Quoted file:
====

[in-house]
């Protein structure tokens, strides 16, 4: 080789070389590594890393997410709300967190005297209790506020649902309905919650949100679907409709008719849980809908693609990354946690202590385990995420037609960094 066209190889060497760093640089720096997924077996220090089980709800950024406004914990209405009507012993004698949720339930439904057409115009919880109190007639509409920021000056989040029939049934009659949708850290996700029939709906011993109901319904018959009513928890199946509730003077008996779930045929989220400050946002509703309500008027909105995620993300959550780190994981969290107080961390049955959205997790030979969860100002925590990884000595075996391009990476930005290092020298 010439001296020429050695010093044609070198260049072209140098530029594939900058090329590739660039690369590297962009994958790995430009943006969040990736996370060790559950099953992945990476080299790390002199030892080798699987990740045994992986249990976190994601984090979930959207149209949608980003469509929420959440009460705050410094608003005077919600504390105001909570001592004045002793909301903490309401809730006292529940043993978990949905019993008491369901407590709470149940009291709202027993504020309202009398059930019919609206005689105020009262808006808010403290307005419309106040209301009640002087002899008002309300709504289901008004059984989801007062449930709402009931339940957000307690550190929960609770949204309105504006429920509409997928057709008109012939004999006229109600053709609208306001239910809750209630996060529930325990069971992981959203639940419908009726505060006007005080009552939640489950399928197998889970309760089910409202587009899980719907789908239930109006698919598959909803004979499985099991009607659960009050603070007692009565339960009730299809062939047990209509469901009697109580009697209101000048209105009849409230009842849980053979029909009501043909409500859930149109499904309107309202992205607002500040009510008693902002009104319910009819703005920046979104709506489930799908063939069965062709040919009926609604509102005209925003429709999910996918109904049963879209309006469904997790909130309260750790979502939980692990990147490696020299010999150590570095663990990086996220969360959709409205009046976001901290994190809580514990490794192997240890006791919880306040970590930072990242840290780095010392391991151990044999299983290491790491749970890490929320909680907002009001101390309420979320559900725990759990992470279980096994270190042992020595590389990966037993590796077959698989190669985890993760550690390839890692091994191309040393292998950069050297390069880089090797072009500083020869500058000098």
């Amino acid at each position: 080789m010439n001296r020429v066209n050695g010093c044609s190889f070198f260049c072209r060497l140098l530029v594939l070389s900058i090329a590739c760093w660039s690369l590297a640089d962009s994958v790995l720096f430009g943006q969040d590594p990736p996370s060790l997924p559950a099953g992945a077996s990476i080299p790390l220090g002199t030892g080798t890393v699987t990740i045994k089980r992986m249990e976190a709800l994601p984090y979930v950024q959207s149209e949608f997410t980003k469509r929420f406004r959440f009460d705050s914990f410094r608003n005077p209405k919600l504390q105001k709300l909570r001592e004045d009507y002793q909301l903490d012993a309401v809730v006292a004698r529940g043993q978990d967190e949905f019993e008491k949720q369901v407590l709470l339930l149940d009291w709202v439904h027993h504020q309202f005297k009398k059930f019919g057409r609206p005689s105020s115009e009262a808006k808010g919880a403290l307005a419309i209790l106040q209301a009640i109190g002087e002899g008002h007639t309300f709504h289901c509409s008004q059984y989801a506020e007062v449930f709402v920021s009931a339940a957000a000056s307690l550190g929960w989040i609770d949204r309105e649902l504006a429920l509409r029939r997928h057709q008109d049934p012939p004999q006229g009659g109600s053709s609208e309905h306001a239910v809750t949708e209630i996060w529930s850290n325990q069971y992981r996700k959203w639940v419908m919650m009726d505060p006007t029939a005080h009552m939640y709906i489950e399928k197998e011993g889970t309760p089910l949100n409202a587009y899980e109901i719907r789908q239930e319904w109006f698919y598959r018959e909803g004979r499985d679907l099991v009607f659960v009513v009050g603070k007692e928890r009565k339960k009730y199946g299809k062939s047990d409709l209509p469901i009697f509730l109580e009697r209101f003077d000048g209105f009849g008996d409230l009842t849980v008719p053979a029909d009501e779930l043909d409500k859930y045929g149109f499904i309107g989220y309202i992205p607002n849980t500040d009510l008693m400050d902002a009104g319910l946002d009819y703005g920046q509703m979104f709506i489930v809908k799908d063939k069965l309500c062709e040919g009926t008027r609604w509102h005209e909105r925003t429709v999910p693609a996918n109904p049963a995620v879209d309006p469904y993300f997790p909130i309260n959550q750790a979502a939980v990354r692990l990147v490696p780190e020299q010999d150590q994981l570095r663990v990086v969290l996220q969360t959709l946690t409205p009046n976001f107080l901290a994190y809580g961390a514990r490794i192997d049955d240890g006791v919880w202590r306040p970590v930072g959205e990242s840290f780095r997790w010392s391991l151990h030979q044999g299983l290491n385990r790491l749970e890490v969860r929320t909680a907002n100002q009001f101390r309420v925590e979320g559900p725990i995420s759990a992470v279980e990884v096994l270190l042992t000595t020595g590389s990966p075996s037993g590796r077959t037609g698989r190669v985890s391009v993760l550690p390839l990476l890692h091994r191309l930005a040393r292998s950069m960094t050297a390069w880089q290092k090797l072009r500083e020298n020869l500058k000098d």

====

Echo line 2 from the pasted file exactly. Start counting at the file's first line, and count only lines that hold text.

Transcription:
């Protein structure tokens, strides 16, 4: 080789070389590594890393997410709300967190005297209790506020649902309905919650949100679907409709008719849980809908693609990354946690202590385990995420037609960094 066209190889060497760093640089720096997924077996220090089980709800950024406004914990209405009507012993004698949720339930439904057409115009919880109190007639509409920021000056989040029939049934009659949708850290996700029939709906011993109901319904018959009513928890199946509730003077008996779930045929989220400050946002509703309500008027909105995620993300959550780190994981969290107080961390049955959205997790030979969860100002925590990884000595075996391009990476930005290092020298 010439001296020429050695010093044609070198260049072209140098530029594939900058090329590739660039690369590297962009994958790995430009943006969040990736996370060790559950099953992945990476080299790390002199030892080798699987990740045994992986249990976190994601984090979930959207149209949608980003469509929420959440009460705050410094608003005077919600504390105001909570001592004045002793909301903490309401809730006292529940043993978990949905019993008491369901407590709470149940009291709202027993504020309202009398059930019919609206005689105020009262808006808010403290307005419309106040209301009640002087002899008002309300709504289901008004059984989801007062449930709402009931339940957000307690550190929960609770949204309105504006429920509409997928057709008109012939004999006229109600053709609208306001239910809750209630996060529930325990069971992981959203639940419908009726505060006007005080009552939640489950399928197998889970309760089910409202587009899980719907789908239930109006698919598959909803004979499985099991009607659960009050603070007692009565339960009730299809062939047990209509469901009697109580009697209101000048209105009849409230009842849980053979029909009501043909409500859930149109499904309107309202992205607002500040009510008693902002009104319910009819703005920046979104709506489930799908063939069965062709040919009926609604509102005209925003429709999910996918109904049963879209309006469904997790909130309260750790979502939980692990990147490696020299010999150590570095663990990086996220969360959709409205009046976001901290994190809580514990490794192997240890006791919880306040970590930072990242840290780095010392391991151990044999299983290491790491749970890490929320909680907002009001101390309420979320559900725990759990992470279980096994270190042992020595590389990966037993590796077959698989190669985890993760550690390839890692091994191309040393292998950069050297390069880089090797072009500083020869500058000098």